Congressman Lummis Supports $2 Trillion Tax Increase
On Wednesday night, Congressman Cynthia Lummis voted for a budget which calls for nearly $2 trillion in tax increases and contains phony and fraudulent spending cuts. As one of only 38 Congressmen in the 435-member U.S. House of Representatives to do so, Congressman Lummis should answer to her constituents as to why she supports this budget.
The vote rejecting this budget was 382-38, one of the lowest support levels for a budget on record.
The budget in question was offered by Congressman Jim Cooper (D-Tenn.) and Steve LaTourette (R-Ohio). It seeks to mirror the recommendations of President Obama’s Debt Commission, often known as “Simpson-Bowles” for the co-chairs of that commission appointed by President Obama.
The budget has the following elements:
$2 trillion in Higher Taxes:
--The budget calls for raising income taxes by sharply curtailing income tax deductions and credits. It would greatly limit such common, everyday tax breaks as the mortgage interest deduction, charitable deduction, and tax-free health insurance from work. The budget seeks to raise $1.2 trillion over the next decade from these tax hikes, even after a reduction in tax rates
--In addition, the budget calls for tax brackets and other tax provisions which increase with inflation to grow at a slower rate. This is a tax increase on every American who pays taxes. This would raise taxes by $89 billion over the next decade
--The budget also calls for more income to be subject to Social Security payroll taxes. More and more wages and self-employment income would have to pay taxes into the now-bankrupt Social Security system. Roughly speaking, the amount of wages and self-employment income subject to the 12.4% Social Security tax would grow from about $100,000 today to about $150,000 under this budget. This is estimated to raise taxes by $77 billion over ten years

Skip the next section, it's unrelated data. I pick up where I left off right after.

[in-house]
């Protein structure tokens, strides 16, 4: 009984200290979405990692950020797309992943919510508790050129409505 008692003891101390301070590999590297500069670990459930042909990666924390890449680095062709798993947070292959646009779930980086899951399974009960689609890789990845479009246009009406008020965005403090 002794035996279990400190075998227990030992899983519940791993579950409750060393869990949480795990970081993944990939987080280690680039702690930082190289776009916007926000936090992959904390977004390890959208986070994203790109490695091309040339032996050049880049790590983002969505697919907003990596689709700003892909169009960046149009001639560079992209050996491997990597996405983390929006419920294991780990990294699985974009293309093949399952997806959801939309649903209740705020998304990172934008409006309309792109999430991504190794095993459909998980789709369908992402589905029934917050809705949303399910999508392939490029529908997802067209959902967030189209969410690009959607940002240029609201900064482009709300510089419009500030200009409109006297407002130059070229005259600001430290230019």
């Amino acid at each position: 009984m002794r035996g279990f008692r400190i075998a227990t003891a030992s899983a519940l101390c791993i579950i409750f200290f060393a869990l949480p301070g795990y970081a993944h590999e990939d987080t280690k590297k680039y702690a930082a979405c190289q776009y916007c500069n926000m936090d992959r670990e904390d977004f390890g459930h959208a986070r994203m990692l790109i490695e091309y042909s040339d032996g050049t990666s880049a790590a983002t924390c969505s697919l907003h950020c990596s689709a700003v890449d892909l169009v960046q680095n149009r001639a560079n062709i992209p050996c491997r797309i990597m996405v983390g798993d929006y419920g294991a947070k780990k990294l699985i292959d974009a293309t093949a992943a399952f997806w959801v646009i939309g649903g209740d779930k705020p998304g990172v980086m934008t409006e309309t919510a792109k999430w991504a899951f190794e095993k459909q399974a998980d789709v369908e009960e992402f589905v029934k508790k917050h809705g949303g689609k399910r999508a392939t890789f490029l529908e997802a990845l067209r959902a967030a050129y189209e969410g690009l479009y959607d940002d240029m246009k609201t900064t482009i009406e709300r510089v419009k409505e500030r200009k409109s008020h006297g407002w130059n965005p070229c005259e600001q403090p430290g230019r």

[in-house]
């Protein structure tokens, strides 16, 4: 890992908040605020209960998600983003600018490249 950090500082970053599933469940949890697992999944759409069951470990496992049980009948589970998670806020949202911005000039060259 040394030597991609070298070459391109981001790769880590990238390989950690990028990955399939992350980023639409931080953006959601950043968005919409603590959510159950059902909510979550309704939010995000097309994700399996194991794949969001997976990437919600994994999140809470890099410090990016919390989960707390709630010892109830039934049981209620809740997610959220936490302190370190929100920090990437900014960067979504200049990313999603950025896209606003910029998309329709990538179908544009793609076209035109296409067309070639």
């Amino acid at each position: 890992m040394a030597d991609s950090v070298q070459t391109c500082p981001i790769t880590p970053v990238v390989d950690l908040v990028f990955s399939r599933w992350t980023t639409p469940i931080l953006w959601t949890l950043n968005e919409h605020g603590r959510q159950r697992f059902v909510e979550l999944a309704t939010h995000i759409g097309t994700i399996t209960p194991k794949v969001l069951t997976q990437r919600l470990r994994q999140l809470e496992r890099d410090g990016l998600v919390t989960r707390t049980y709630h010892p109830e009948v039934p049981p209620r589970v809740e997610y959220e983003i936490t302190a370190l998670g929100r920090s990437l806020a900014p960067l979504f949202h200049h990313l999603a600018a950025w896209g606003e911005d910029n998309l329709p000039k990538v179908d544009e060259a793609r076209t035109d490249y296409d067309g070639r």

--The tax increase budget also calls for workers to have to pay taxes on employer-provided health insurance. If the value of this tax benefit grows at more than about 6% a year (and it’s been growing faster than that for decades), workers will have to start paying taxes on the insurance they receive at work. It’s unknown how much this will raise taxes
--Finally, the budget claims savings from lower interest payments on the national debt. $205 billion is due to tax hikes in the budget, so these savings should be linked to the tax hikes
*All together, the budget voted on last night was a ten-year tax hike of nearly $2 trillion*
In addition to the $2 trillion in tax hikes in this budget, it is also filled with fraudulent “spending cut” gimmicks:
--The LaTourette-Cooper budget double counts spending cuts that have already happened. $500 billion of their supposed savings comes from the cuts already set in law by the August 2011 debt limit deal.
--The budget dishonestly claims to net $650 billion in cuts from new discretionary caps. However, the plan does not include the $424 billion in supplemental war spending the authors also call for in their budget.
--Taken together, the budget plan includes almost $1 trillion in phony spending cuts. This fraudulent accounting means the purported savings from discretionary spending cuts amounts to only $200 billion. Even giving the authors credit for all the claimed mandatory spending cuts, their fake discretionary cuts means the bill – at best – offers one dollar in spending cuts for every one dollar in tax hikes.
Why did Congressman Lummis vote for a budget that raises taxes by $2 trillion and contains phony and fraudulent spending cuts?
Cooper-LaTourette Budget Resolution Raises Taxes by Nearly $2 Trillion
Congressman Steve LaTourette (R-Ohio) and Jim Cooper (D-Tenn.) have introduced a budget resolution based off the Simpson-Bowles tax hike debt commission. Their budget resolution targets $4 trillion in reductions to the deficit through a combination of massive tax increases and modest spending cuts. Under reasonable accounting metrics, nearly 40% of this amount comes from tax increases, not spending cuts. Targeting deficits is the wrong metric--it's spending which should be the target, since tax hikers like Simpson-Bowles, President Obama, and this budget's authors can easily cut the deficit by raising taxes on American families and employers.
The budget claims new spending cuts that are already a part of current law. The plan ignores the cuts put in place by the August debt deal and claims them as savings.